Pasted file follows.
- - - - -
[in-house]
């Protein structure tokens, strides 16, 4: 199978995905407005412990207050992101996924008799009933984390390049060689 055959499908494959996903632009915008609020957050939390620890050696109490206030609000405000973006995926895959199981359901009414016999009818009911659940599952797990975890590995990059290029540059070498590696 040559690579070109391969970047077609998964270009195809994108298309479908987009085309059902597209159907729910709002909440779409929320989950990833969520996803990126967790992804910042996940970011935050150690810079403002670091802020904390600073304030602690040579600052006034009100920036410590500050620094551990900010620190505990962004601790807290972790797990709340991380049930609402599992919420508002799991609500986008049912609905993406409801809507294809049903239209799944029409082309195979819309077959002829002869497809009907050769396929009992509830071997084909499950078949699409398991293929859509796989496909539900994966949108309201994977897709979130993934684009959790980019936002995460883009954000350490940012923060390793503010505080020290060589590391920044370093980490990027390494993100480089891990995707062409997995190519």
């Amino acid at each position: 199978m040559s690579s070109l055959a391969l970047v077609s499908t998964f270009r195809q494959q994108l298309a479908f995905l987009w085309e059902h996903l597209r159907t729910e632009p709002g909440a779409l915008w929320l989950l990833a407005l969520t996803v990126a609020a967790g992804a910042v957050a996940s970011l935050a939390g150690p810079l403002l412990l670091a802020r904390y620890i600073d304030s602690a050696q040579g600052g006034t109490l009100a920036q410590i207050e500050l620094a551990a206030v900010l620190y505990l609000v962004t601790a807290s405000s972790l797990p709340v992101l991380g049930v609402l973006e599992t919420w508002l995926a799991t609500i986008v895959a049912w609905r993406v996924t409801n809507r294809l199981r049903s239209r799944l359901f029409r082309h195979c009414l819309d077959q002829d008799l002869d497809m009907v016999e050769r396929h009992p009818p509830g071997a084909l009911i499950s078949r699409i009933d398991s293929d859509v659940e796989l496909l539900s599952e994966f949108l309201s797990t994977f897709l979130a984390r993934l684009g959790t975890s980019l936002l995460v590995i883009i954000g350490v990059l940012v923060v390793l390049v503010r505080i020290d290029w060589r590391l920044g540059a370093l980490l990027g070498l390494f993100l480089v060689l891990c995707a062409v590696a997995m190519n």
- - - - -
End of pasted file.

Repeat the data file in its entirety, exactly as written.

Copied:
[in-house]
């Protein structure tokens, strides 16, 4: 199978995905407005412990207050992101996924008799009933984390390049060689 055959499908494959996903632009915008609020957050939390620890050696109490206030609000405000973006995926895959199981359901009414016999009818009911659940599952797990975890590995990059290029540059070498590696 040559690579070109391969970047077609998964270009195809994108298309479908987009085309059902597209159907729910709002909440779409929320989950990833969520996803990126967790992804910042996940970011935050150690810079403002670091802020904390600073304030602690040579600052006034009100920036410590500050620094551990900010620190505990962004601790807290972790797990709340991380049930609402599992919420508002799991609500986008049912609905993406409801809507294809049903239209799944029409082309195979819309077959002829002869497809009907050769396929009992509830071997084909499950078949699409398991293929859509796989496909539900994966949108309201994977897709979130993934684009959790980019936002995460883009954000350490940012923060390793503010505080020290060589590391920044370093980490990027390494993100480089891990995707062409997995190519």
């Amino acid at each position: 199978m040559s690579s070109l055959a391969l970047v077609s499908t998964f270009r195809q494959q994108l298309a479908f995905l987009w085309e059902h996903l597209r159907t729910e632009p709002g909440a779409l915008w929320l989950l990833a407005l969520t996803v990126a609020a967790g992804a910042v957050a996940s970011l935050a939390g150690p810079l403002l412990l670091a802020r904390y620890i600073d304030s602690a050696q040579g600052g006034t109490l009100a920036q410590i207050e500050l620094a551990a206030v900010l620190y505990l609000v962004t601790a807290s405000s972790l797990p709340v992101l991380g049930v609402l973006e599992t919420w508002l995926a799991t609500i986008v895959a049912w609905r993406v996924t409801n809507r294809l199981r049903s239209r799944l359901f029409r082309h195979c009414l819309d077959q002829d008799l002869d497809m009907v016999e050769r396929h009992p009818p509830g071997a084909l009911i499950s078949r699409i009933d398991s293929d859509v659940e796989l496909l539900s599952e994966f949108l309201s797990t994977f897709l979130a984390r993934l684009g959790t975890s980019l936002l995460v590995i883009i954000g350490v990059l940012v923060v390793l390049v503010r505080i020290d290029w060589r590391l920044g540059a370093l980490l990027g070498l390494f993100l480089v060689l891990c995707a062409v590696a997995m190519n």